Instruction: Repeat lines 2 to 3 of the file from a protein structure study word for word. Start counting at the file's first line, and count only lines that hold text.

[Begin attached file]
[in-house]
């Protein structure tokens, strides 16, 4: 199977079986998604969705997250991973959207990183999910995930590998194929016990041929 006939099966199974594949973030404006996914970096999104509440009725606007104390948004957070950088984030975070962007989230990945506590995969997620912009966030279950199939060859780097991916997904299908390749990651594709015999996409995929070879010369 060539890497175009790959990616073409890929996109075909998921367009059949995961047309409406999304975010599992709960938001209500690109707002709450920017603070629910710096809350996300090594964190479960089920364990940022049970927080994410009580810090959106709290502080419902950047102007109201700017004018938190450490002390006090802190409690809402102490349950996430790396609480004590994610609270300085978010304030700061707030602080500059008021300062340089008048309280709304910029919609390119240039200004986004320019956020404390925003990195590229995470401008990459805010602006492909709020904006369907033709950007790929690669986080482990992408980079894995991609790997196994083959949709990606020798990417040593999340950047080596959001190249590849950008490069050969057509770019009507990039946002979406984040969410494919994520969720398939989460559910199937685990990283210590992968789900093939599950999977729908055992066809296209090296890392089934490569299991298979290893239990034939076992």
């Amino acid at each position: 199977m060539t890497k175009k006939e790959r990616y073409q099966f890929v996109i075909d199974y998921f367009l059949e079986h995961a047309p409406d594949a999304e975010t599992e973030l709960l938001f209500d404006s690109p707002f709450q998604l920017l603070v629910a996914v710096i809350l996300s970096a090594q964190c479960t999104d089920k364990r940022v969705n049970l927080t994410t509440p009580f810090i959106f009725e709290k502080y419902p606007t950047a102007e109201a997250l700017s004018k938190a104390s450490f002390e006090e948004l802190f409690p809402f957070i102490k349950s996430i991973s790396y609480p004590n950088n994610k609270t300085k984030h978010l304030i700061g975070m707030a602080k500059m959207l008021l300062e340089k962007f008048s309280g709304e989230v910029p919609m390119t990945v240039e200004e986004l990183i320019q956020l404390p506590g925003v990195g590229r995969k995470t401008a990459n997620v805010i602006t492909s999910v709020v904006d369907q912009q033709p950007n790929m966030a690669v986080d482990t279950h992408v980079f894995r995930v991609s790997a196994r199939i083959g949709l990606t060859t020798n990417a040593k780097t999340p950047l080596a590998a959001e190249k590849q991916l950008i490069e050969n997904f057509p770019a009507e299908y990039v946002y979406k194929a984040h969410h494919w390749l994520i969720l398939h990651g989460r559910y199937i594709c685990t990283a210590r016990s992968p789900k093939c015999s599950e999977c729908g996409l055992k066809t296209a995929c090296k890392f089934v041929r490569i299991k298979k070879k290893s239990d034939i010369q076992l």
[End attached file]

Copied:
């Protein structure tokens, strides 16, 4: 199977079986998604969705997250991973959207990183999910995930590998194929016990041929 006939099966199974594949973030404006996914970096999104509440009725606007104390948004957070950088984030975070962007989230990945506590995969997620912009966030279950199939060859780097991916997904299908390749990651594709015999996409995929070879010369 060539890497175009790959990616073409890929996109075909998921367009059949995961047309409406999304975010599992709960938001209500690109707002709450920017603070629910710096809350996300090594964190479960089920364990940022049970927080994410009580810090959106709290502080419902950047102007109201700017004018938190450490002390006090802190409690809402102490349950996430790396609480004590994610609270300085978010304030700061707030602080500059008021300062340089008048309280709304910029919609390119240039200004986004320019956020404390925003990195590229995470401008990459805010602006492909709020904006369907033709950007790929690669986080482990992408980079894995991609790997196994083959949709990606020798990417040593999340950047080596959001190249590849950008490069050969057509770019009507990039946002979406984040969410494919994520969720398939989460559910199937685990990283210590992968789900093939599950999977729908055992066809296209090296890392089934490569299991298979290893239990034939076992």
């Amino acid at each position: 199977m060539t890497k175009k006939e790959r990616y073409q099966f890929v996109i075909d199974y998921f367009l059949e079986h995961a047309p409406d594949a999304e975010t599992e973030l709960l938001f209500d404006s690109p707002f709450q998604l920017l603070v629910a996914v710096i809350l996300s970096a090594q964190c479960t999104d089920k364990r940022v969705n049970l927080t994410t509440p009580f810090i959106f009725e709290k502080y419902p606007t950047a102007e109201a997250l700017s004018k938190a104390s450490f002390e006090e948004l802190f409690p809402f957070i102490k349950s996430i991973s790396y609480p004590n950088n994610k609270t300085k984030h978010l304030i700061g975070m707030a602080k500059m959207l008021l300062e340089k962007f008048s309280g709304e989230v910029p919609m390119t990945v240039e200004e986004l990183i320019q956020l404390p506590g925003v990195g590229r995969k995470t401008a990459n997620v805010i602006t492909s999910v709020v904006d369907q912009q033709p950007n790929m966030a690669v986080d482990t279950h992408v980079f894995r995930v991609s790997a196994r199939i083959g949709l990606t060859t020798n990417a040593k780097t999340p950047l080596a590998a959001e190249k590849q991916l950008i490069e050969n997904f057509p770019a009507e299908y990039v946002y979406k194929a984040h969410h494919w390749l994520i969720l398939h990651g989460r559910y199937i594709c685990t990283a210590r016990s992968p789900k093939c015999s599950e999977c729908g996409l055992k066809t296209a995929c090296k890392f089934v041929r490569i299991k298979k070879k290893s239990d034939i010369q076992l």